The role of Nav1.9 in inflammatory and neuropathic pain has made it a potential drug target for pain relief. It is thought that a drug that targets Nav1.9 could be used to decrease pain effectively while avoiding the many side effects associated with other high-strength analgesics.[7] Topical menthol blocks both Nav1.8 and Nav1.9 channels in the dorsal root ganglion. Menthol inhibits action potentials by dampening the Na+ channel activity without affecting normal neural activity in the affected area.[23] Nav1.9 has also been proposed as a target to treat oxaliplatin induced cold-associated pain side effects.[11]

References[edit]

  1. ^ a b c GRCh38: Ensembl release 89: ENSG00000168356 - Ensembl, May 2017
  2. ^ a b c GRCm38: Ensembl release 89: ENSMUSG00000034115 - Ensembl, May 2017
  3. ^ "Human PubMed Reference:".
  4. ^ "Mouse PubMed Reference:".
  5. ^ a b Dib-Hajj S, Black JA, Cummins TR, Waxman SG (May 2002). "NaN/Nav1.9: a sodium channel with unique properties". Trends in Neurosciences. 25 (5): 253–9. doi:10.1016/S0166-2236(02)02150-1. PMID 11972962.
  6. ^ Dib-Hajj SD, Tyrrell L, Waxman SG (2002). "Structure of the sodium channel gene SCN11A: evidence for intron-to-exon conversion model and implications for gene evolution". Molecular Neurobiology. 26 (2–3): 235–50. doi:10.1385/MN:26:2-3:235. PMID 12428758.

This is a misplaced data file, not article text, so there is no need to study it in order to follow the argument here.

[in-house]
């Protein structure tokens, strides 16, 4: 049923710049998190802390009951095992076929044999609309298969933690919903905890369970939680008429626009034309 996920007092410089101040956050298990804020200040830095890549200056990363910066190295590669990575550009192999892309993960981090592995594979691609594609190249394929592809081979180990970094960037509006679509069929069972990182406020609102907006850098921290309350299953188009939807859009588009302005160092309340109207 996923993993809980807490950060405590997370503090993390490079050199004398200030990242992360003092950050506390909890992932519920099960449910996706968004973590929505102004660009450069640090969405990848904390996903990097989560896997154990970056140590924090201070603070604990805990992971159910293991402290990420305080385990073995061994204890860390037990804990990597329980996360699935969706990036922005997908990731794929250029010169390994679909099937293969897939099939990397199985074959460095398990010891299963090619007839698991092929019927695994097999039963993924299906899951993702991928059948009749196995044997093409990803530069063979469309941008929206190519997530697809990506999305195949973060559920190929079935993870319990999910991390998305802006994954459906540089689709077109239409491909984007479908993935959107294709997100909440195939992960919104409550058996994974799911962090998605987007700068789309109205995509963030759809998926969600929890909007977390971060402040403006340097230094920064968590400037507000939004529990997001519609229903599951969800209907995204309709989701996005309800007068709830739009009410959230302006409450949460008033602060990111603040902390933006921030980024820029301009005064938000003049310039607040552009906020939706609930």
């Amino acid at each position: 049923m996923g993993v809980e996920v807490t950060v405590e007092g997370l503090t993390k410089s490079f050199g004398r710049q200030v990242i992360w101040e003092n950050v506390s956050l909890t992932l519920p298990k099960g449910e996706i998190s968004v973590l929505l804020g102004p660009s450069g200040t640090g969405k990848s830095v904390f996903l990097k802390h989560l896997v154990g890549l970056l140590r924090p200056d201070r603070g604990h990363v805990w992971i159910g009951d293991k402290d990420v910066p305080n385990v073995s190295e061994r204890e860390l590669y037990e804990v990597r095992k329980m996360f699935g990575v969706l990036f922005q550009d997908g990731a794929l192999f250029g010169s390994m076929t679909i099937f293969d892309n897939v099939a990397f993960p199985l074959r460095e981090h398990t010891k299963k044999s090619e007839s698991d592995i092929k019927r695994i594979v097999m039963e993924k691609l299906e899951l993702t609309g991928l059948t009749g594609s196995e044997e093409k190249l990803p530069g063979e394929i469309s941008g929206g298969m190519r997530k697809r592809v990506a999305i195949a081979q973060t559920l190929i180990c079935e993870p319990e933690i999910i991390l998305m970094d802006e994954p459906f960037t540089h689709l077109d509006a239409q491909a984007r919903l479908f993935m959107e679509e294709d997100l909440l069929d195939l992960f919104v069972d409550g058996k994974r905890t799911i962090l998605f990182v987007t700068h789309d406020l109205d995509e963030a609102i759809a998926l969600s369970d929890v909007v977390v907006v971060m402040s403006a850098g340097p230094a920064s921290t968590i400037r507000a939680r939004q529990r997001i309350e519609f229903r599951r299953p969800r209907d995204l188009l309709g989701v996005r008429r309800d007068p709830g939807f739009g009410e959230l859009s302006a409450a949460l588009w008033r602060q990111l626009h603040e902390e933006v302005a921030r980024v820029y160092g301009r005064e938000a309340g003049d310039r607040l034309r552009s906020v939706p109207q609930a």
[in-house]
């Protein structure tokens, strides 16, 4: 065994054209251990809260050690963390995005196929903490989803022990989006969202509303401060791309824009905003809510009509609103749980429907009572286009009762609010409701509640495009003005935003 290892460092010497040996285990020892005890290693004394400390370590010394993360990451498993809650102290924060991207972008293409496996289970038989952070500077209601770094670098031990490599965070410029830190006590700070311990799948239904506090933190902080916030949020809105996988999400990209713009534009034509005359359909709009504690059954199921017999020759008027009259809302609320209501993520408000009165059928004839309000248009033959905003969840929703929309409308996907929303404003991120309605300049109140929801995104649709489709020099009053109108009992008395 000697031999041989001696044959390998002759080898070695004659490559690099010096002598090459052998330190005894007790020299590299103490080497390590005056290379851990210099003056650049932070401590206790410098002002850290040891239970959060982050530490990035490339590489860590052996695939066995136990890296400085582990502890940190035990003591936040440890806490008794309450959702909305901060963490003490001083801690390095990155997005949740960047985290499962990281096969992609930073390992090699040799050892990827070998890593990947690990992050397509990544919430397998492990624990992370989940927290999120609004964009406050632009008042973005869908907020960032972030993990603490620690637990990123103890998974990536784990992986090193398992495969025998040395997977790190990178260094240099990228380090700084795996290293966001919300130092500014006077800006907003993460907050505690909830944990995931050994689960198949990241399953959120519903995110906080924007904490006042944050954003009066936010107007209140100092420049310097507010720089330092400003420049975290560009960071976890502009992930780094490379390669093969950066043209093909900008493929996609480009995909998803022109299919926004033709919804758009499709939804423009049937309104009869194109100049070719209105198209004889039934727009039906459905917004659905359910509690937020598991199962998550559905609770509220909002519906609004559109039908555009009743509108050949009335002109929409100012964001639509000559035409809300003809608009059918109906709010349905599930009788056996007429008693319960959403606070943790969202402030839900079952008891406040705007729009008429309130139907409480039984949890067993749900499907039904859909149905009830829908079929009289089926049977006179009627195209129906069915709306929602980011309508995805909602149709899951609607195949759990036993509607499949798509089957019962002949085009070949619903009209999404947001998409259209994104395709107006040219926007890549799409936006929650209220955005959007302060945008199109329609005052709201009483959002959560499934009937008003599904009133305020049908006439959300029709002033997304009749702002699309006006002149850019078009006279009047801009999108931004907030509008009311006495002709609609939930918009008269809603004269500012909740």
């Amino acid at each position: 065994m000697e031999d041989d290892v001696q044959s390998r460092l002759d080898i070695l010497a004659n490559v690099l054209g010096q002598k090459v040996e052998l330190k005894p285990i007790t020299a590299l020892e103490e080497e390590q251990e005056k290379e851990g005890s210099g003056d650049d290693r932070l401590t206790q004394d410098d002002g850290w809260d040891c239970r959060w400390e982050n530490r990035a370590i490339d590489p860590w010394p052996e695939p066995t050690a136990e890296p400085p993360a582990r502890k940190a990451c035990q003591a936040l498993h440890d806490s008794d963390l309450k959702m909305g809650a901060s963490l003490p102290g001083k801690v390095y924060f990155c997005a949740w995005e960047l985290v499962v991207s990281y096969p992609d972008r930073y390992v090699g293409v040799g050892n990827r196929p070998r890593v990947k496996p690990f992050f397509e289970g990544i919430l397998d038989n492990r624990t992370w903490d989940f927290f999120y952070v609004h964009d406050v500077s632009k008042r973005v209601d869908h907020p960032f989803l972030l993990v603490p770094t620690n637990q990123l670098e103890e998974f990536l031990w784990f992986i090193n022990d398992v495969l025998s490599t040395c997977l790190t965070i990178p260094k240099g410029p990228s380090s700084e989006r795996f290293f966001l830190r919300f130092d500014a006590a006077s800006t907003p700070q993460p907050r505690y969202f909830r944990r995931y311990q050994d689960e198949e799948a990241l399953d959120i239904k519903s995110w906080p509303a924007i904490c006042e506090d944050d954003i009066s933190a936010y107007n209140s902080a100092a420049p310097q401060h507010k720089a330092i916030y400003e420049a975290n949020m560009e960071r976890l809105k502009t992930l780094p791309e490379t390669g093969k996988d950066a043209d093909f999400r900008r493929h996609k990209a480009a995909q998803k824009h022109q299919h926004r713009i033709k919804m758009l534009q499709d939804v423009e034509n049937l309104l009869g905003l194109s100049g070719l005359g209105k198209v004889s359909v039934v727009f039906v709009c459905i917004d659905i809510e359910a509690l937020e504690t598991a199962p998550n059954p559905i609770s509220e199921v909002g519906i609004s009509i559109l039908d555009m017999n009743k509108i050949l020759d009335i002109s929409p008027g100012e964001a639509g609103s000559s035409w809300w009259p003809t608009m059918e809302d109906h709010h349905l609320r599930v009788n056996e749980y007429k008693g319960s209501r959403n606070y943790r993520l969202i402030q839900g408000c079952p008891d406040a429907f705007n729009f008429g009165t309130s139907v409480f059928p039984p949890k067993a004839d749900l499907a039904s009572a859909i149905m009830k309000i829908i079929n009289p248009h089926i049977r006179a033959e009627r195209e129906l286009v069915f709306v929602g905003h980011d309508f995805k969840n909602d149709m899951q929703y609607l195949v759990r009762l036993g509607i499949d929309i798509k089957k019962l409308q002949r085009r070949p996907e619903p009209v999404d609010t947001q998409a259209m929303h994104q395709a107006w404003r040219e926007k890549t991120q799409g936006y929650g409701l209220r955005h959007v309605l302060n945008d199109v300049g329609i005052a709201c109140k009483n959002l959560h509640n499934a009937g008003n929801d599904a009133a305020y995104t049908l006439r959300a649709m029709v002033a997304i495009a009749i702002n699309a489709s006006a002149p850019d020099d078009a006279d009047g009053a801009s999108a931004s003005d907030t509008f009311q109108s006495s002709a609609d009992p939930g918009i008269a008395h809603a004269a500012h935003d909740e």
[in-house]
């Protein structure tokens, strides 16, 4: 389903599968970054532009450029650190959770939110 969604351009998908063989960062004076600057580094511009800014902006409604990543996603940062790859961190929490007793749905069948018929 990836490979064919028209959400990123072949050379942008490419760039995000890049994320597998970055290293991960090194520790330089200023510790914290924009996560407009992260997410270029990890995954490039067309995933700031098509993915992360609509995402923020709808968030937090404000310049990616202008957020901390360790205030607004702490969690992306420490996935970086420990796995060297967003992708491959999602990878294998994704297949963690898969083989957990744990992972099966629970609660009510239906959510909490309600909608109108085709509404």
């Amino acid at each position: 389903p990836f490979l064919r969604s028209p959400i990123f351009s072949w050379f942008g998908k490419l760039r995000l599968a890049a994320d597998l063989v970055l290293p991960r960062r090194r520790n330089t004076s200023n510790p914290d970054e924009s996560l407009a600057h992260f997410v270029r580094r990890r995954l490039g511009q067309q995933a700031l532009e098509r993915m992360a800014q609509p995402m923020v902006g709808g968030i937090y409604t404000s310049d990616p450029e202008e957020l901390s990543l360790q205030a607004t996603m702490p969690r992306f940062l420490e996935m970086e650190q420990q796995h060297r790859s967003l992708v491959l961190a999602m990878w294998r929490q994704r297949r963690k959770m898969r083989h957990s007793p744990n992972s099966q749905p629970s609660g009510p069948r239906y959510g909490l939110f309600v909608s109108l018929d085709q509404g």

7. ^ a b c d e Dib-Hajj SD, Black JA, Waxman SG (September 2015). "NaV1.9: a sodium channel linked to human pain". Nature Reviews. Neuroscience. 16 (9): 511–9. doi:10.1038/nrn3977. PMID 26243570.
  8. ^ Rugiero F, Mistry M, Sage D, Black JA, Waxman SG, Crest M, Clerc N, Delmas P, Gola M (April 2003). "Selective expression of a persistent tetrodotoxin-resistant Na+ current and NaV1.9 subunit in myenteric sensory neurons". The Journal of Neuroscience. 23 (7): 2715–25. PMID 12684457.
  9. ^ "Entrez Gene: Sodium channel, voltage-gated, type XI, alpha subunit".
  10. ^ a b Catterall WA, Perez-Reyes E, Snutch TP, Striessnig J (December 2005). "International Union of Pharmacology. XLVIII. Nomenclature and structure-function relationships of voltage-gated calcium channels". Pharmacological Reviews. 57 (4): 411–25. doi:10.1124/pr.57.4.5. PMID 16382099.
  11. ^ a b Lolignier S, Bonnet C, Gaudioso C, Noël J, Ruel J, Amsalem M, Ferrier J, Rodat-Despoix L, Bouvier V, Aissouni Y, Prival L, Chapuy E, Padilla F, Eschalier A, Delmas P, Busserolles J (May 2015). "The Nav1.9 channel is a key determinant of cold pain sensation and cold allodynia". Cell Reports. 11 (7): 1067–78. doi:10.1016/j.celrep.2015.04.027. PMID 25959819.
  12. ^ Baker MD, Chandra SY, Ding Y, Waxman SG, Wood JN (April 2003). "GTP-induced tetrodotoxin-resistant Na+ current regulates excitability in mouse and rat small diameter sensory neurones". The Journal of Physiology. 548 (Pt 2): 373–82. doi:10.1111/j.1469-7793.2003.00373.x. PMC 2342858. PMID 12651922.